California lawmaker targets Internet mapping sites

03 Mar California lawmaker targets Internet mapping sites

San Jose Mercury News, By SAMANTHA YOUNG, March 2, 2009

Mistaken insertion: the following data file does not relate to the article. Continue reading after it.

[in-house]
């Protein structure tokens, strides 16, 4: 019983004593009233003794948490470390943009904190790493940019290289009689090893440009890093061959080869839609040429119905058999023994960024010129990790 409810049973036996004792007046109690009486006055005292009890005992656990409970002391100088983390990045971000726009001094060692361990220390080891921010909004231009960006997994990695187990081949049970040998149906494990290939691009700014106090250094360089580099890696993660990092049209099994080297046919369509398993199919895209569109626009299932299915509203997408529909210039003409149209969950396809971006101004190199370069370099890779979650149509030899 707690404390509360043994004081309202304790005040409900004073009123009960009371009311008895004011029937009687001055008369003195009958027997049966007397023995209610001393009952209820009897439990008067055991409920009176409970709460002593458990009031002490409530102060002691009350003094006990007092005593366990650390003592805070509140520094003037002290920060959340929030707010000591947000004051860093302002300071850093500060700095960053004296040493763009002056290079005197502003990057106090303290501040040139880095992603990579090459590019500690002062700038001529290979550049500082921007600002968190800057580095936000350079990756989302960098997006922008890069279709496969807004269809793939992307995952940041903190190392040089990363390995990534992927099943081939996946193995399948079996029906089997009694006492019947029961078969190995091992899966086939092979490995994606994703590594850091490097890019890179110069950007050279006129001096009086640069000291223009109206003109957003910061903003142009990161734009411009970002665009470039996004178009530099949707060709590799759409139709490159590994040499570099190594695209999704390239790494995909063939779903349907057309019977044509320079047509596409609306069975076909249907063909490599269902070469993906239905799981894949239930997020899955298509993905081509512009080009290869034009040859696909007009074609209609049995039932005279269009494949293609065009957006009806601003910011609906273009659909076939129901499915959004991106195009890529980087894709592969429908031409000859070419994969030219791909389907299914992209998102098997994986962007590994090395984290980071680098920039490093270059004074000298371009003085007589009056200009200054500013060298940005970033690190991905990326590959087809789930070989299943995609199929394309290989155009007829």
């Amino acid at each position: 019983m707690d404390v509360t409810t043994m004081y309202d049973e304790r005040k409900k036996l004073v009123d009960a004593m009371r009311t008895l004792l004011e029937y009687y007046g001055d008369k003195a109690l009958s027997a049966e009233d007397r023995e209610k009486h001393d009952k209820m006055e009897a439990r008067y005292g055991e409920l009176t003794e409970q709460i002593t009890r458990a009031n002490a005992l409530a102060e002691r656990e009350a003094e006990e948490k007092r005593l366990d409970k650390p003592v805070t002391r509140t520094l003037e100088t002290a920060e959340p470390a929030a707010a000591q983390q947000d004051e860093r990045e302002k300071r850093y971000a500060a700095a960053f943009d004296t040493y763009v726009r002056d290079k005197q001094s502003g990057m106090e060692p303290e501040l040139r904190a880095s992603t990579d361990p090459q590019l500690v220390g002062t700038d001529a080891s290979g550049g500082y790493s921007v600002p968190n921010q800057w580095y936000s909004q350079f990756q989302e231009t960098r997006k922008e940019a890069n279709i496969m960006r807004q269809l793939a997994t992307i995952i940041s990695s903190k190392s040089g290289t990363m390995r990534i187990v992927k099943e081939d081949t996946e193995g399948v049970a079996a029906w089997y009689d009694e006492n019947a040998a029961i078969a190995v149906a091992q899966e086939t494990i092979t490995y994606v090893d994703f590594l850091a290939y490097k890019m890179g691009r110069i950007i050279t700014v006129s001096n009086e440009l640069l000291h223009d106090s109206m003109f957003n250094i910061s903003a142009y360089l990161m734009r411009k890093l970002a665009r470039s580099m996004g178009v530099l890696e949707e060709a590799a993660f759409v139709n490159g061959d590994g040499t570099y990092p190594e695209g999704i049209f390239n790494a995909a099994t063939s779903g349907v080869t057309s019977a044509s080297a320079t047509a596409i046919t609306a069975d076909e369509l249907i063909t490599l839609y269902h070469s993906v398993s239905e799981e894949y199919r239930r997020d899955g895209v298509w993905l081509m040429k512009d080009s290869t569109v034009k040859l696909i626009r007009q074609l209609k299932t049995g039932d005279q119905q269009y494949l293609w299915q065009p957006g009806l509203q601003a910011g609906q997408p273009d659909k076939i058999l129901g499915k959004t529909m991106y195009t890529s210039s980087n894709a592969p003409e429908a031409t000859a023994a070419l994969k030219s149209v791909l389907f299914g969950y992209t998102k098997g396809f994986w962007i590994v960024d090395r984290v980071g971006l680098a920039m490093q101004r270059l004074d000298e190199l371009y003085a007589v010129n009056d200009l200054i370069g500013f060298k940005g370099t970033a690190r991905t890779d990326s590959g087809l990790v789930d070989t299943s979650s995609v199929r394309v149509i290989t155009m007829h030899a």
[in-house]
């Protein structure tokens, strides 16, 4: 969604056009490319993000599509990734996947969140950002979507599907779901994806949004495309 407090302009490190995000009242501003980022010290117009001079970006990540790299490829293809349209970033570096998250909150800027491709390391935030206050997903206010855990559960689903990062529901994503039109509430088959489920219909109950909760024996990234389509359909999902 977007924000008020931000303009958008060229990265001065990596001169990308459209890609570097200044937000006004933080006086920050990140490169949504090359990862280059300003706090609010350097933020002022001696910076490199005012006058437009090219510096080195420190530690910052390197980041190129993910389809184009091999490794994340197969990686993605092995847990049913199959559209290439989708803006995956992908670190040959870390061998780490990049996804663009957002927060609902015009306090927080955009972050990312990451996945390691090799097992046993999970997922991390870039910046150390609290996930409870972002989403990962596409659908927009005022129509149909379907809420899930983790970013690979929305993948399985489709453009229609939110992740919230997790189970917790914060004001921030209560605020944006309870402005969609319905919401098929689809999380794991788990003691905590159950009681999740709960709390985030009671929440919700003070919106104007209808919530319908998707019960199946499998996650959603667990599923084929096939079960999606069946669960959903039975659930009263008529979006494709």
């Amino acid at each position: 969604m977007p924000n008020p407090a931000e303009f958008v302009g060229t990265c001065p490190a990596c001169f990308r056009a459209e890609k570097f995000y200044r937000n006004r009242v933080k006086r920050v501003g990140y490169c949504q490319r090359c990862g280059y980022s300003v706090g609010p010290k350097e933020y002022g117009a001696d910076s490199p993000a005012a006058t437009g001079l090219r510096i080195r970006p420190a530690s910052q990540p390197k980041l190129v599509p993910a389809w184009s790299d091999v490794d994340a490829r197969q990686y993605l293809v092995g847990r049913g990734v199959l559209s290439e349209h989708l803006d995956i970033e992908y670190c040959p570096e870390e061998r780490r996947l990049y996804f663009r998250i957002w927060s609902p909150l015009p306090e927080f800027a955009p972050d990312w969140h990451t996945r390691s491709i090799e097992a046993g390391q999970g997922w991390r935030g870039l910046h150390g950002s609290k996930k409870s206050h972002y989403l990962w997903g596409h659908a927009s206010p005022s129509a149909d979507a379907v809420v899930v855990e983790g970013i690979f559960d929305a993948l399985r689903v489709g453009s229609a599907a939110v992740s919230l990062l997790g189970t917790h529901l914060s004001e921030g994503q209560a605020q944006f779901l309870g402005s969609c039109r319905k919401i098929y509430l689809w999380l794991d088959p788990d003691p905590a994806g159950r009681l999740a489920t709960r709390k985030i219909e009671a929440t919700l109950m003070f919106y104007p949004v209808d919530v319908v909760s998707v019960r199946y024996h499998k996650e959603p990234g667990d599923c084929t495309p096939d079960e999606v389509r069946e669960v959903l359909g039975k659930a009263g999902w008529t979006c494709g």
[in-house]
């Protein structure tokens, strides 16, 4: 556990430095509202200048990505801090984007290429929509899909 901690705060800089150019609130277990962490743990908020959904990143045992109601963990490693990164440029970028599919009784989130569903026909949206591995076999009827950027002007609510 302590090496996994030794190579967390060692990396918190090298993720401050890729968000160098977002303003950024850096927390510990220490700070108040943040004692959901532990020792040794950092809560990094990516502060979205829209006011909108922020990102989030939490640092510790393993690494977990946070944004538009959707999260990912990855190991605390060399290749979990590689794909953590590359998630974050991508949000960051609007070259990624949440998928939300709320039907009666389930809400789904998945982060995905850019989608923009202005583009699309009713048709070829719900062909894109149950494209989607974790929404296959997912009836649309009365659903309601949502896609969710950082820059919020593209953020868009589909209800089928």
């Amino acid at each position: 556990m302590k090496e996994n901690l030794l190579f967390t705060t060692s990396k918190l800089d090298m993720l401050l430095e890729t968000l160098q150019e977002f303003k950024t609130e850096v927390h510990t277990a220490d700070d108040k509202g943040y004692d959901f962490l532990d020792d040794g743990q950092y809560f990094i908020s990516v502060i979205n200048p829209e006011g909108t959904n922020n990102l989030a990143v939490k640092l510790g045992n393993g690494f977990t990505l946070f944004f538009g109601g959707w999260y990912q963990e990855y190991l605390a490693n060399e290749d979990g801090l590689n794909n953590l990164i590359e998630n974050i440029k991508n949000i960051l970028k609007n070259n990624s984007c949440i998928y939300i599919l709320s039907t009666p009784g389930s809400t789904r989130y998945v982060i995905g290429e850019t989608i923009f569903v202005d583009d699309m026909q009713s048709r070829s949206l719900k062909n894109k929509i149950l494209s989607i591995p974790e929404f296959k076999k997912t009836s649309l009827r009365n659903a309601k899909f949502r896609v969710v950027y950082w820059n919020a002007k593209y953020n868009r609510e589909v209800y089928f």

SACRAMENTO—A California lawmaker is targeting Internet mapping sites, fearing their detailed images of public buildings provide a blueprint for terrorists. Assemblyman Joel Anderson, a San Diego-area Republican, decided to introduce his bill after reading that terrorists who plotted attacks in Israel and India used popular sites such as Google Earth and Microsoft’s Virtual Earth. His bill would restrict the images such Web sites could post online. Clear, detailed images of schools, hospitals, churches and all government buildings—what he calls soft terrorism targets—would not be allowed. “All I’m trying to do is stop terrorists,” said Anderson, of El Cajon. “I don’t want California to be helping map out future targets for terrorists.” His bill would make it illegal in California to post close-up images of such buildings. Instead, the images would have to be blurred. Anderson said he got the idea after reading news reports that terrorists had used online satellite images to plan the November bombings in Mumbai, India. “There’s no legitimate reason, in my mind, that a person needs to see where the air shafts are, where the elevator shafts are and all the weaknesses of the building and the parking lot,” he said. Google spokeswoman Elaine Filadelfo said the company was studying Anderson’s bill but noted that the company listens to complaints from the public. “Users can request removal of an image with which they are not comfortable,” she said. A Microsoft representative declined to comment through the company’s public relations firm, Waggener Edstrom Worldwide. If it were to become law, Anderson’s bill faces a potential legal hurdle because many of the images he seeks to have blurred already are public. Schools, hospitals and other community buildings even post photographs of their buildings on their own Web site. “Just taking a picture of a building is not a threat because these images have been available for decades,” said Simon Davies, president of the London-based Privacy International, which has been critical of Google for taking photographs without consent. Anderson’s bill would set restrictions only on images of government buildings, schools, hospitals and places of worship. It does not target images of homes posted online, an aspect of Internet mapping that has led to privacy concerns in the U.S. and elsewhere. In many areas of the country, computer users can find aerial photographs of their house, their child’s school, a local coffee shop or the courthouse. Google also posts panoramic street-level photographs in much closer detail, allowing computer users to scan a building and its surroundings. Privacy advocates say existing state and federal laws offer little protection to citizens who wish to keep their private lives private. “We’re trying to come up with some good ways to distinguish what’s allowable and what’s not allowable,” said Ken Boehm, chairman of the National Legal and Policy Center, a nonprofit ethics group based in Falls Church, Va. “There needs to be better protections because there’s risks that just didn’t exist before.” Pam Greenberg, who tracks Internet and technology issues for the National Conference of State Legislatures, said California appears to be the first state to consider imposing restrictions on Internet mapping sites. The bill is awaiting a committee assignment. Google and Microsoft voluntarily limit online images to some extent. The White House, the U.S. Capitol and military bases are found on Internet maps but cannot be viewed as clearly as the buildings on the streets that surround them. Google also removed shelters for battered women before it launched its Street View application. Detailed Israeli street images were removed by Google Earth after the government there raised concerns that Hamas used online satellite photos to aim rockets. But Google has been unwilling to stop photographing homes and public buildings as part of its popular Street View mapping application. In one case, a Pennsylvania couple whose home can be viewed on Google sued the company for trespassing and unjust enrichment. Pittsburgh attorney Dennis M. Moskal said his clients are victims of a craze by Internet companies to publish as much information as they can online. “It’s now the age of big corporate American technology,” said Moskal, who represents Aaron and Christine Boring of Franklin Park, Pa. “Are we going to let the average person be stampeded by technology?” A judge dismissed the complaint, saying the couple did not prove it had suffered damages, but the Borings have asked the judge to reconsider.